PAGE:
Safeguard Your Company: How to Prevent a Data Breach


With hackers and spammers becoming more sophisticated, companies are at greater risk for data breaches. Recent statistics show 43 percent of companies experienced a data breach in the past year. Big or small, company owners are in the position to learn from high-profile breaches and make the necessary adjustments to protect the lifeline of their  business.

High-Profile  Breaches

Several high-profile breaches impacted companies across the country in the last few years. The influx of this crime shows how vulnerable even major corporations are to these kind of  attacks.

Target: At the end of 2013, Target, experienced an expansive breach between November 27 and December 15 — one of the busiest shopping times of the year. More than 40 million debit and credit cards were compromised by retrieving data stored on magnetic strips. Criminals had access to names, account numbers and three digit security codes to make it possible to withdraw money from ATM machines and make fraudulent  purchases.

Home Depot: In Home Depot’s security breach, 53 million email addresses were compromised. In addition, 56 million credit and debt card numbers were stolen. Hackers used custom-built malware to target the computer network to obtain this  information.

Sony: Savvy  not only leaked five previously unreleased movies online, but also managed to access Social Security numbers of more than 15,000 employees. These stolen numbers appeared more than 1.1 million times across various publicly posted sites across the  Web.

JP Morgan  Chase: The country’s largest bank in terms of assets became the target of thieves in 2014. More than 76 million households and seven million businesses were impacted by this breach. As a result, thieves obtained names, addresses, account numbers and email  information.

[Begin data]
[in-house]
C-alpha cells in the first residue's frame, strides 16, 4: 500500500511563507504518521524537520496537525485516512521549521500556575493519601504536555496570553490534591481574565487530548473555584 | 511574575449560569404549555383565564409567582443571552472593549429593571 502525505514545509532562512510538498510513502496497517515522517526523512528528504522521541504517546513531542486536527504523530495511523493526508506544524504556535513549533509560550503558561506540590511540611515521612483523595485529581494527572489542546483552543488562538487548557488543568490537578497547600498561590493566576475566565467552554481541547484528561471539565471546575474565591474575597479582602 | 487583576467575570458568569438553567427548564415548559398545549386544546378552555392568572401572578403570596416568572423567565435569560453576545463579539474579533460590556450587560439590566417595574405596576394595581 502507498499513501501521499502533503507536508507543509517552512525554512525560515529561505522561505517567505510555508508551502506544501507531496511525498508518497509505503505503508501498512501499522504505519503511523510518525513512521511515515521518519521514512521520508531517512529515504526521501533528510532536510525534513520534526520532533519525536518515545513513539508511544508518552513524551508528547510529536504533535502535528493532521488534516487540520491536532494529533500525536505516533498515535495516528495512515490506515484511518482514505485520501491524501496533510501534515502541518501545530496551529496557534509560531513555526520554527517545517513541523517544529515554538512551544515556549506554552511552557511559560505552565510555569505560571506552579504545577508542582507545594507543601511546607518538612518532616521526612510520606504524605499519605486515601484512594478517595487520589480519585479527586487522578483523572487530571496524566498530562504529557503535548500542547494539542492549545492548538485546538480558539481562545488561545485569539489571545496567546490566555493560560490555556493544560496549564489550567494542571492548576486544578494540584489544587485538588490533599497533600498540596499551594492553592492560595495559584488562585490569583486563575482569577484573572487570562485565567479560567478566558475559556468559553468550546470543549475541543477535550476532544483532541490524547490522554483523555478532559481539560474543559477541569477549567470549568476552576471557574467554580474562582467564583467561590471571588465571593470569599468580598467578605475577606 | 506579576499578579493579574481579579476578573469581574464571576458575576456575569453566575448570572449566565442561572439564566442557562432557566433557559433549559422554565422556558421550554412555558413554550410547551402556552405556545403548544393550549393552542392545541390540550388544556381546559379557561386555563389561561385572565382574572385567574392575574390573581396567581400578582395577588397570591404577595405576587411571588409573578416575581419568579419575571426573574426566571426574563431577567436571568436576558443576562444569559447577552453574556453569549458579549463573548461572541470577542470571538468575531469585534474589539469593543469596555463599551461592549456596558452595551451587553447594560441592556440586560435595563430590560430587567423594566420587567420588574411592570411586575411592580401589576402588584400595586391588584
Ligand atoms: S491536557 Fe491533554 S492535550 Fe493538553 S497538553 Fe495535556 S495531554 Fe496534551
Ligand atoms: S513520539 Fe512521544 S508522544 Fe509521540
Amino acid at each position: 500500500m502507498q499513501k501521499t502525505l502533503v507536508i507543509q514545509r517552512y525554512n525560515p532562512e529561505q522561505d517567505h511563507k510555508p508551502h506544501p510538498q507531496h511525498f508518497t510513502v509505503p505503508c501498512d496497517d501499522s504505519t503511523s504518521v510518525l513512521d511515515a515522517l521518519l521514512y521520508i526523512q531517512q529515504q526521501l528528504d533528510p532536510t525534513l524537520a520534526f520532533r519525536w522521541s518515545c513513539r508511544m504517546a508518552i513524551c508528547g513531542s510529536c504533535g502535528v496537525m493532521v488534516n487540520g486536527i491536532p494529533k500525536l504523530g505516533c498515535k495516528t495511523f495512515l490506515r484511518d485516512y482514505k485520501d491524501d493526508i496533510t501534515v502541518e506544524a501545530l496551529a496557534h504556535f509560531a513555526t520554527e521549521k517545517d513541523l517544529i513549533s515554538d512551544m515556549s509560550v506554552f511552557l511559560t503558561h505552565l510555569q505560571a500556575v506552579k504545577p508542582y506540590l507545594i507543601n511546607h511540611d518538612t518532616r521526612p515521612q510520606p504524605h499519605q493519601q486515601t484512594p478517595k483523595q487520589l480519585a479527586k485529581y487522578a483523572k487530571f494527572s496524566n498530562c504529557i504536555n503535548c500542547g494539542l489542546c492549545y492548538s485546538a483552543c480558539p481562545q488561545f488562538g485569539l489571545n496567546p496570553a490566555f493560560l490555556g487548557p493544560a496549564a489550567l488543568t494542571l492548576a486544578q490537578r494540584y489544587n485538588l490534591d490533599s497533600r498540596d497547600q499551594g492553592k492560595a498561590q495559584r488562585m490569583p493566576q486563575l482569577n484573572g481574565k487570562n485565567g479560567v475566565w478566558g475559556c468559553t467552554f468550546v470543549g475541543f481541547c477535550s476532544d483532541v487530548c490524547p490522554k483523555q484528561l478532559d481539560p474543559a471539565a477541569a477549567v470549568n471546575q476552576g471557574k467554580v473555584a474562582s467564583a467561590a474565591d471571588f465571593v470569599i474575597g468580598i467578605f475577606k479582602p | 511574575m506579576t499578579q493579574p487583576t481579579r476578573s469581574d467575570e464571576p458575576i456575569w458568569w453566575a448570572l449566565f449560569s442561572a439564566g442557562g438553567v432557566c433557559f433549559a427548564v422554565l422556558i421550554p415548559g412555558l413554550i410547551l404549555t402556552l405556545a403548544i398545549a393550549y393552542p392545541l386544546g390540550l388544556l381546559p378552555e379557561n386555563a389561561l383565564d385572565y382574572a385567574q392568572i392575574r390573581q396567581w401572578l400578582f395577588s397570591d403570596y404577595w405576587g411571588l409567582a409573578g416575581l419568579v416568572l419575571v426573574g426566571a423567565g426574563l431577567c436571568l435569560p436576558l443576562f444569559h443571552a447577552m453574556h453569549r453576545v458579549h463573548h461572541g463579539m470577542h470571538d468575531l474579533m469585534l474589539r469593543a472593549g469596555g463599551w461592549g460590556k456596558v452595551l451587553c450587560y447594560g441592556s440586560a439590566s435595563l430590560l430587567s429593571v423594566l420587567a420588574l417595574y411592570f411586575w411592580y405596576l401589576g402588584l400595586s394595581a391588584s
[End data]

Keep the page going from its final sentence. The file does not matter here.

Detecting & Responding to  Breaches

Given the widespread issue with data security breaches, companies must have a system to respond quickly should data be compromised. Recent data indicates 31 percent of small businesses have no plans in place to respond to a breach and more than 20 percent don’t know where to start should data be compromised. In addition, some businesses assume they are protected without verifying if this is the case and others assume a general liability insurance will cover any losses. Companies don’t invest in the right software to protect themselves from the variety of cyber attacks that may include advanced persistent threats, malware, phishing or password breaches. It is important to devise a plan to respond to every type of  threat.

How Businesses Protect  Themselves

What should businesses implement to prevent a breach from  occurring?

1) Practice (run a drill) on your response plan: Companies should run a mock drill on how to respond prior to a breach happening. Becoming familiar with the plan of action will help minimize damage from a potential  breach.

2) Educate staff members on the perils of a breach: Teach your staff the warning signs of a company breach. It is also a good idea for your employees to recognize if their personal data is compromised. LifeLock is a great resource for individuals to consult should a breach occur on their personal  data.

3) Update your software: The worst thing to do is to wait on a relevant and crucial software update. Hackers look for these kind of holes and are ready to attack if they determine there is a  lapse.

4) Implement security policies: Frequently update passwords with strong combinations. Company devices used outside of the office should be accessed over a network employees trust. In response to cyber attacks, Target changed more than 400,000 passwords to prevent another breach. Sony also reissued new computers to employees after the breach occurred on their  network.

5) Invest in cyber insurance: To minimize collateral damage, companies should invest in an insurance policy to cover the losses from a breach. Equipping yourself with this insurance will aid in helping your company bounce back quicker from a  breach.

All opinions expressed on USDR are those of the author and not necessarily those of US Daily Review.